By Christina Kamp. All actors in tourism have to honour their obligations under the international human rights framework. With reference to our study on human rights and tourism, published by the German Church Development Service (EED) earlier this year*, we asked Taleb Rifai, Secretary-General of the UN World Tourism Organization, about UNWTO's efforts and possibilities to encourage their members to fully respect, protect and fulfil the human rights of people in tourist destinations and of the employees working in the tourism sector. Taleb Rifai is from Jordan. Since January 2010, he has been the General Secretary of UNWTO. Headquartered in Madrid, UNWTO has since 2003 got the status of a specialised agency of the United Nations.
TW: What role does the protection and promotion of human rights in tourism play in the work of UNWTO?
Taleb Rifai: The protection and promotion of human rights represents the very cornerstone of UNWTO's work. Article 3 of our Statutes explicitly states that the fundamental aim of UNWTO shall be "the promotion and development of tourism with a view to contributing to economic development, international understanding, peace, prosperity, and universal respect for, and observance of, human rights and fundamental freedoms for all, without distinction as to race, sex, language or religion..."
UNWTO's guiding policy document, the Global Code of Ethics for Tourism (GCET)** - essentially a road map for the development and implementation of responsible and sustainable tourism - is anchored to the same standards for integrity, mutual respect and dignity enshrined in the Universal Declaration of Human Rights. Article 2.2 stresses that tourism activities should promote human rights, particularly those of vulnerable groups; Article 8.1 calls for all tourists to be at liberty to travel without being subject to discrimination, in accordance with Article 13 of the Universal Declaration; and Article 7.1 and 7.2 put forth that the universal right to tourism must be regarded as the corollary of the right to rest and leisure guaranteed by Article 24 of the Universal Declaration.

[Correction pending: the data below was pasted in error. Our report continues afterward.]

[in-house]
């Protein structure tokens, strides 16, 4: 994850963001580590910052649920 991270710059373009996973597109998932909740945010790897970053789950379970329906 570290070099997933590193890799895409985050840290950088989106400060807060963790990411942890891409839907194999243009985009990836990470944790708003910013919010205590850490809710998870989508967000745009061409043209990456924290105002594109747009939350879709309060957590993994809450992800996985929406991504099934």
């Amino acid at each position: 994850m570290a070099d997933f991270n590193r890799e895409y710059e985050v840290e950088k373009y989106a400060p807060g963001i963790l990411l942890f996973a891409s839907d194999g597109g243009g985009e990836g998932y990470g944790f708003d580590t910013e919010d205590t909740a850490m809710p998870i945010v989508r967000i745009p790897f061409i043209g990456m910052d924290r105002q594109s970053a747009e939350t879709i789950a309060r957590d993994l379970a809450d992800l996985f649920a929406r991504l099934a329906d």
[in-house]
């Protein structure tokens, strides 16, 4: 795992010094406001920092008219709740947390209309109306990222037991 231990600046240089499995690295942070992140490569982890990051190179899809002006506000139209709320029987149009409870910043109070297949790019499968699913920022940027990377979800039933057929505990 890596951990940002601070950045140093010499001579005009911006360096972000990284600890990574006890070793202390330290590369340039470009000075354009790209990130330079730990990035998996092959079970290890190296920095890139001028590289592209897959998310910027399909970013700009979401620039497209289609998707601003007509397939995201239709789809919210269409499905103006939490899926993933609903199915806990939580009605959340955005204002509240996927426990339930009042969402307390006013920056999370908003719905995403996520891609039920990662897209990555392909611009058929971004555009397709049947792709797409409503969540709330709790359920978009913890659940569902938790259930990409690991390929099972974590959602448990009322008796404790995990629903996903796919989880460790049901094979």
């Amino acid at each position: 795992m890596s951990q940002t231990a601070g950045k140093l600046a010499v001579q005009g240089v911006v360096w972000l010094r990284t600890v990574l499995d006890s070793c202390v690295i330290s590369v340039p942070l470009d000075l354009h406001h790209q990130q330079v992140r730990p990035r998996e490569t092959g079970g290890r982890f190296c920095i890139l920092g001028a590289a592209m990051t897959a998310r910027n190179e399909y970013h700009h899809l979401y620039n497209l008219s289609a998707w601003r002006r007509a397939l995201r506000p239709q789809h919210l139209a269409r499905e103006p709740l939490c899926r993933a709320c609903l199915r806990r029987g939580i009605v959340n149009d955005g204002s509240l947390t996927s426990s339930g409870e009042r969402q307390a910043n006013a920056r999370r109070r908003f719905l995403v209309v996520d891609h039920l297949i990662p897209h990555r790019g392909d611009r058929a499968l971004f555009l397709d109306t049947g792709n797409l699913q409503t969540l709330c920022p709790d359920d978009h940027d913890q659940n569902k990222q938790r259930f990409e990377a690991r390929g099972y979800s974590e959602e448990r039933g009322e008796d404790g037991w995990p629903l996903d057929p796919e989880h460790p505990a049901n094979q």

Against this background, the promotion of human rights through the Code of Ethics is fundamental to the work of the Organization. UNWTO allots particular priority to vulnerable groups: the protection of children from all forms of exploitation in tourism; the equality, empowerment and advancement of women; and ensuring the accessibility of tourism infrastructure and services for persons with disabilities, for the elderly, and for the socio-economically disadvantaged.
Some of these issues have been taken to the highest level of the Organization. As an example, the Declaration on the Facilitation of Travel adopted by the 18th Session of the UNWTO General Assembly (2009) includes two items dedicated to persons with disabilities and persons affected by HIV addressing the need to decrease any existing travel barriers. In order to promote the importance of these issues globally, UNWTO has recently awarded the UNWTO Ulysses Awards in the categories of Innovation in Non-Governmental Organizations to two projects designed to foster accessible tourism.
Furthermore, UNWTO advocates for ever more vigilance to ensure that the cultural heritage and cultural rights of communities are safeguarded, especially their intangible legacy. We promote responsible attitudes, greater awareness, and conscientious conduct among travellers to prevent the deliberate or inadvertent violation of the rights of host communities.
TW: In our study, we are asking UNWTO to encourage states and businesses to better fulfil their human rights-related obligations in tourism. One suggestion is that UNWTO should offer "due diligence advising" for UNWTO members. What do you think about this idea and what could such an approach look like in practice?